A Kuwaiti diplomat and his wife regularly beat and abused three domestic workers who were kept under conditions akin to slavery before they finally escaped, according to a civil lawsuit filed Wednesday.
The lawsuit, filed in U.S. District Court in Washington on behalf of the three workers by the American Civil Liberties Union, also names the Kuwaiti government as a defendant for enabling the alleged abuse carried out by its employee.
The lawsuit claims violations of labor laws, anti-trafficking laws, as well as the 13th Amendment, which prohibits slavery. It also states that the couple used diplomatic immunity to avoid criminal charges.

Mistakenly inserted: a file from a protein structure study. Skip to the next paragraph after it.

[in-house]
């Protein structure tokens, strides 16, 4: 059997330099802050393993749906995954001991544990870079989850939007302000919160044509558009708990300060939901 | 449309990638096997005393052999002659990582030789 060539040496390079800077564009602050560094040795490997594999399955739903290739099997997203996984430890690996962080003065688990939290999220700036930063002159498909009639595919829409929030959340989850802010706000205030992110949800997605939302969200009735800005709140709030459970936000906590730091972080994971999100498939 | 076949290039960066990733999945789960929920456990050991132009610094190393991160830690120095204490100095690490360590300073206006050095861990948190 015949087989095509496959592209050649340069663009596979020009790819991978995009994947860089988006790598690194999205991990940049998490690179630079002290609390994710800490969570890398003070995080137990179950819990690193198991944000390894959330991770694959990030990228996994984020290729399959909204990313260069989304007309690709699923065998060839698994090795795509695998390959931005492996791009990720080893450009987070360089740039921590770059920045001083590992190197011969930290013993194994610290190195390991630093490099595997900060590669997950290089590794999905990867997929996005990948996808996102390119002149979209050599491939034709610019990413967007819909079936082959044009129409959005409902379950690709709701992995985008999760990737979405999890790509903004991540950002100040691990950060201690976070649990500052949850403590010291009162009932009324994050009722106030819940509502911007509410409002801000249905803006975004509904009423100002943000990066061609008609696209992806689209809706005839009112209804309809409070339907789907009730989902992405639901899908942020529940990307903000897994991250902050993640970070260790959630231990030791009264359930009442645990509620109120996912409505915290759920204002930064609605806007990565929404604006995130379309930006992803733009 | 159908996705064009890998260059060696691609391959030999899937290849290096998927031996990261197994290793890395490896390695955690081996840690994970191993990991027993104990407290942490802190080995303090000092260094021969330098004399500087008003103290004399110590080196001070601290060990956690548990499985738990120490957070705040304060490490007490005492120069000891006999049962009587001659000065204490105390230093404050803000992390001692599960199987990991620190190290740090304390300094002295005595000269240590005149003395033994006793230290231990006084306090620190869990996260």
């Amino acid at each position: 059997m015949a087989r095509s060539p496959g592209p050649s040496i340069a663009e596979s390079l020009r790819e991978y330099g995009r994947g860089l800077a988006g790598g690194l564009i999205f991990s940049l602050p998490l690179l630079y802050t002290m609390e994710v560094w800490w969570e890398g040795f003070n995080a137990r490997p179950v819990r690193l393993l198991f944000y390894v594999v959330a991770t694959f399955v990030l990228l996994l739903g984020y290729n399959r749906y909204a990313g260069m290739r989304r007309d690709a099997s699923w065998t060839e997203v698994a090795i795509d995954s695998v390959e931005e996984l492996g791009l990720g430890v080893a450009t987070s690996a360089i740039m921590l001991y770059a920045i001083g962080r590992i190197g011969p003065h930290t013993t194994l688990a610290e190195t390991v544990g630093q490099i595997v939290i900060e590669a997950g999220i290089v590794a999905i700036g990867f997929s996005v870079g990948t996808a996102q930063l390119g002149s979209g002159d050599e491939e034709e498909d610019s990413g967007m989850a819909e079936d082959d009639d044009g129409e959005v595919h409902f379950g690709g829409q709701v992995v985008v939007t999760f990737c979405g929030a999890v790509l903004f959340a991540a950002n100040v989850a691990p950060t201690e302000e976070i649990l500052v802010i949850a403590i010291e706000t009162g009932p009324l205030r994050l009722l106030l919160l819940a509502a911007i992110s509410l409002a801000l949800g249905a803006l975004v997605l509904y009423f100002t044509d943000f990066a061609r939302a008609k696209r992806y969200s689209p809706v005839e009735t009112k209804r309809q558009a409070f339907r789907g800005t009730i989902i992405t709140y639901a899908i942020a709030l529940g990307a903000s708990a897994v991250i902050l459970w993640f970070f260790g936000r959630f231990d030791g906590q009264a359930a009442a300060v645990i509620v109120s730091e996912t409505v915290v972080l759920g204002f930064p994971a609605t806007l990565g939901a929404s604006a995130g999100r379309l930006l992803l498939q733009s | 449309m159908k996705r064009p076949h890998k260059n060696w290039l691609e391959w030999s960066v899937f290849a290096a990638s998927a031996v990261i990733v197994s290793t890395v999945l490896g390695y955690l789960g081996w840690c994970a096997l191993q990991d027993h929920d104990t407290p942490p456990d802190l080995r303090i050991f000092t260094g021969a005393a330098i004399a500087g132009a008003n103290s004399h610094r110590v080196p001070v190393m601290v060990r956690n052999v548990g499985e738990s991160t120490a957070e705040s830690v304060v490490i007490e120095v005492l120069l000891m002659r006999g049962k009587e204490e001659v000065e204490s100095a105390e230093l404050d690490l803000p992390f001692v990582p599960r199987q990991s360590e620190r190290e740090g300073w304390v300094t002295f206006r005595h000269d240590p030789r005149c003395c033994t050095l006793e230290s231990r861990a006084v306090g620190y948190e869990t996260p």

The three women, originally from India, said they came to the United States in the summer of 2005 to work as domestic help for Maj. Waleed Al Saleh, an embassy attache, and his wife, Maysaa Al Omar. The workers were promised monthly wages of $1,280 to work a six-day, 48-hour week, according to the lawsuit.
Instead, the women were regularly subjected to physical abuse and constant duty taking care of the couple’s home and four children, including year-old triplets. The women were allowed out of the McLean home only once a month to attend church services.
The lawsuit alleges that the women only received a fraction of their promised wages, which were sent directly to family members overseas. The couple took the women’s passports from them.
The alleged abuse included death threats, pulled hair, and beatings – including one with a box of frozen chicken.